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WINGS Birding Tours – Narrative

Texas: The Upper Coast

2024 Narrative

There is always good, easy birding in eastern Texas. We started in the interior forests where we found Red-cockaded Woodpecker, Brown-headed Nuthatch, and Bachman’s Sparrows at the western limit of their ranges. Then we went to the coast. The fly-way is there, and the coastal forests can catch those birds migrating north from their wintering haunts in Central and South America… when the wind blows in the right direction. And, on a couple of our days, the wind was blowing just the way we wanted it to: from the north. The forests were alive with birds, a lot of warblers, including Kentucky, Golden-winged, Prothonotary, Cerulean, Bay-breasted, Blackpoll, and others adding up to a nice twenty-four species. We also had flocks of Indigo and Painted Buntings, lots of Scarlet and Summer Tanagers, and a steady stream of Yellow-billed Cuckoos. The grasslands had Upland Sandpipers, the marshes had Purple Gallinules, and everywhere was just plain, good birding fun.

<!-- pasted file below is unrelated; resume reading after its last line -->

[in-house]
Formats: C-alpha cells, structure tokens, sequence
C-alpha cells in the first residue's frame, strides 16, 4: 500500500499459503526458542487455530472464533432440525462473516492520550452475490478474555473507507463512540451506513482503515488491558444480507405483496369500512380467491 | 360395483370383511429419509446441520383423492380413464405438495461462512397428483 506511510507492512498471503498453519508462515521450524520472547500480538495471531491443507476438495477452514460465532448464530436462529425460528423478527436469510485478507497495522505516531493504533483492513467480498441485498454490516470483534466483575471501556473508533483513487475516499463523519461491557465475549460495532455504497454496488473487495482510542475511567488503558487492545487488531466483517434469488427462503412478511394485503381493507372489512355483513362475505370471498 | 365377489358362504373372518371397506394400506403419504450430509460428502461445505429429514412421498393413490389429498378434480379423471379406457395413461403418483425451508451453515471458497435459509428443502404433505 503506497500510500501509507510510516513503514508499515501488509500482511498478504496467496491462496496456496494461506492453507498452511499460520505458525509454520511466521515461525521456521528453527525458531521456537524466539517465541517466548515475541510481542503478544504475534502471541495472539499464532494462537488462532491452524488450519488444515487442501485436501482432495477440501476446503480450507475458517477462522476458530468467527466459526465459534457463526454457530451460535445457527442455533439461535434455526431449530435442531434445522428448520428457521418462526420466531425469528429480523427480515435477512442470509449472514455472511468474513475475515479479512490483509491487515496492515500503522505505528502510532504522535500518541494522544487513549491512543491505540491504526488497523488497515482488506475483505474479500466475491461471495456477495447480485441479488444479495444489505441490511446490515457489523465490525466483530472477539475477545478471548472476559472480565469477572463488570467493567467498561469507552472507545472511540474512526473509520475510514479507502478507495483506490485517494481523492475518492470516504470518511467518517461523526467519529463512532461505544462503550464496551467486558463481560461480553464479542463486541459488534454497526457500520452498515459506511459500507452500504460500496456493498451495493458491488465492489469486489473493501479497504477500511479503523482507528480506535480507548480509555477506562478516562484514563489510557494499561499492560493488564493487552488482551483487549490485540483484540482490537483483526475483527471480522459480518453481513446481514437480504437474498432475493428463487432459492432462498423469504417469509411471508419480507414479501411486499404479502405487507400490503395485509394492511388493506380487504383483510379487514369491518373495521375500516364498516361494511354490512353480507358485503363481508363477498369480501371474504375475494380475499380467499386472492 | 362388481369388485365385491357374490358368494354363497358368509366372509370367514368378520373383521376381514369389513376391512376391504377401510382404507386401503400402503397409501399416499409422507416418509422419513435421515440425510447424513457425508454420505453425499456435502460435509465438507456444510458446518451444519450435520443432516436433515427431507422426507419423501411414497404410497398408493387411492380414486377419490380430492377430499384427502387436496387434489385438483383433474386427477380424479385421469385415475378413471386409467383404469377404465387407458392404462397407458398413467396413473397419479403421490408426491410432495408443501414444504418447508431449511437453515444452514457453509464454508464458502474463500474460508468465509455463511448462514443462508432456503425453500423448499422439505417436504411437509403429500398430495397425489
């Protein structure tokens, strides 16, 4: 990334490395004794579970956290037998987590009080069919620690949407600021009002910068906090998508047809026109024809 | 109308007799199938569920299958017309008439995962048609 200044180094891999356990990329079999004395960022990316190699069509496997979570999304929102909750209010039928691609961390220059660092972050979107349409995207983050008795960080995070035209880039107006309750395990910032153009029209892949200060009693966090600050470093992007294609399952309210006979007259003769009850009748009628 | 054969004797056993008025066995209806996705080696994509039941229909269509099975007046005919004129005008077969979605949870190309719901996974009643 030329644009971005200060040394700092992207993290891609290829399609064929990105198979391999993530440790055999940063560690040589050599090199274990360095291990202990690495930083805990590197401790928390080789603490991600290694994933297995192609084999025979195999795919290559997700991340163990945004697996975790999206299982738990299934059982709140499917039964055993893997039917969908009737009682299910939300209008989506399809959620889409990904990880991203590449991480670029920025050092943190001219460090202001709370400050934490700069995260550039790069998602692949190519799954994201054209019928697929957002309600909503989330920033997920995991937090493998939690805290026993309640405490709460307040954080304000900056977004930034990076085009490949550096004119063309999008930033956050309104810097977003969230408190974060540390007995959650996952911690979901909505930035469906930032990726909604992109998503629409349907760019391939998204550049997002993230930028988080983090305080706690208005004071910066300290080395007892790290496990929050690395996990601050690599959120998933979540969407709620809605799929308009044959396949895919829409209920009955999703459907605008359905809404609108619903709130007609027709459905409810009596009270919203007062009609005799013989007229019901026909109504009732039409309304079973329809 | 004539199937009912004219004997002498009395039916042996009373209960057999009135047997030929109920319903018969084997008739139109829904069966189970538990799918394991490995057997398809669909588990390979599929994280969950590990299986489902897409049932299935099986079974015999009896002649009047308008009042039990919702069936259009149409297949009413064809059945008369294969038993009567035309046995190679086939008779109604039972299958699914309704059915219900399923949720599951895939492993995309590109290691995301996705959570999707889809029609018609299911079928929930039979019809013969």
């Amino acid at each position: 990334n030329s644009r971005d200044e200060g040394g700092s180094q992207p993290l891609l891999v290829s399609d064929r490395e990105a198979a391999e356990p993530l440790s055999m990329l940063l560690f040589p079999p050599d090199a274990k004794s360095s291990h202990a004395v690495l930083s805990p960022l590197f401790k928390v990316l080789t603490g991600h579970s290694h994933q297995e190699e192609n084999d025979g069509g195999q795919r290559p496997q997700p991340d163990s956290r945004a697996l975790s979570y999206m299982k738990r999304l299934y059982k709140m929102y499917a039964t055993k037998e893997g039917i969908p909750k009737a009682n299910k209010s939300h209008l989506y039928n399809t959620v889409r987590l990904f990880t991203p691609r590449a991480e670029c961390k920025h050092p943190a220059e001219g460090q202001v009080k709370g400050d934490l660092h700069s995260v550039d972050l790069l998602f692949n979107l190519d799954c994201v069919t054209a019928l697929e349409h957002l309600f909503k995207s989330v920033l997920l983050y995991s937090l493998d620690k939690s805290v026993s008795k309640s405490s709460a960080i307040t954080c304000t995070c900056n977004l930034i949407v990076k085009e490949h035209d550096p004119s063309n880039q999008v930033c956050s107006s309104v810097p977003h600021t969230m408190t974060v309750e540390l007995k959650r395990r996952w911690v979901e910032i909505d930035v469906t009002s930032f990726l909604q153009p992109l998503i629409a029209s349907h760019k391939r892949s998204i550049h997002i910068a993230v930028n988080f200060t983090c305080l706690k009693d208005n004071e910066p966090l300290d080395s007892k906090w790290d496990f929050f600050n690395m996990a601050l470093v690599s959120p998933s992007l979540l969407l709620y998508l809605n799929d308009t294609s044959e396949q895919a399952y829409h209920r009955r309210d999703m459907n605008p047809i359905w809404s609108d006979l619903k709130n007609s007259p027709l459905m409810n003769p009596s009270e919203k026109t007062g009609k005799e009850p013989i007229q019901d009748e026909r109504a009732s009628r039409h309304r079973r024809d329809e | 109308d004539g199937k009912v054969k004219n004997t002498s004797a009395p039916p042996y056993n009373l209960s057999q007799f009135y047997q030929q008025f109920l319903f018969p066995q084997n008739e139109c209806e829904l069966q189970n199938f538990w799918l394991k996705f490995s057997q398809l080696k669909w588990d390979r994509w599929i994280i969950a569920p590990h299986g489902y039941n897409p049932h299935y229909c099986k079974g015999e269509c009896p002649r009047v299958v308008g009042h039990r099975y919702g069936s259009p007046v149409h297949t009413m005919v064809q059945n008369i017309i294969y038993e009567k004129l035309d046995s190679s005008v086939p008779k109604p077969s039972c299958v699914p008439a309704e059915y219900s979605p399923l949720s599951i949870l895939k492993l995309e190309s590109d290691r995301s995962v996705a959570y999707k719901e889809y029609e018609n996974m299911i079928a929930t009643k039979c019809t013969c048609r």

To kick it off, our first day out we left Houston but didn’t leave Houston immediately. In the northern suburbs, surrounded by houses and highways, lies a woodlot in which we got the first of the major specialties of the region. We saw a pair of Red-cockaded Woodpeckers moving between their excavated holes in living pine trees – sap running down keeping ants and whatever away. We also had very accommodating Brown-headed Nuthatches, one posing in the scope for minutes. From there we continued north and east toward the piney woods with an emergency stop for a flock of Mississippi Kites over the highway, grabbing insects on the wing. We also enjoyed a Scissor-tailed Flycatcher on a power line over a busy intersection – we watched it while the light was red. Once we got into bigger woods we encountered some of the classic breeding birds. Northern Parulas were singing away and we had a scope view of one doing its thing. A bright male Summer Tanager worked some branches right over our heads while we had our picnic lunch. And, a spectacular Prothonotary Warbler appeared to be taking a break from its typical marshy thickets to poke around in some branches right in front of us. The breeding birds of east Texas were in good form and a nice start to the trip.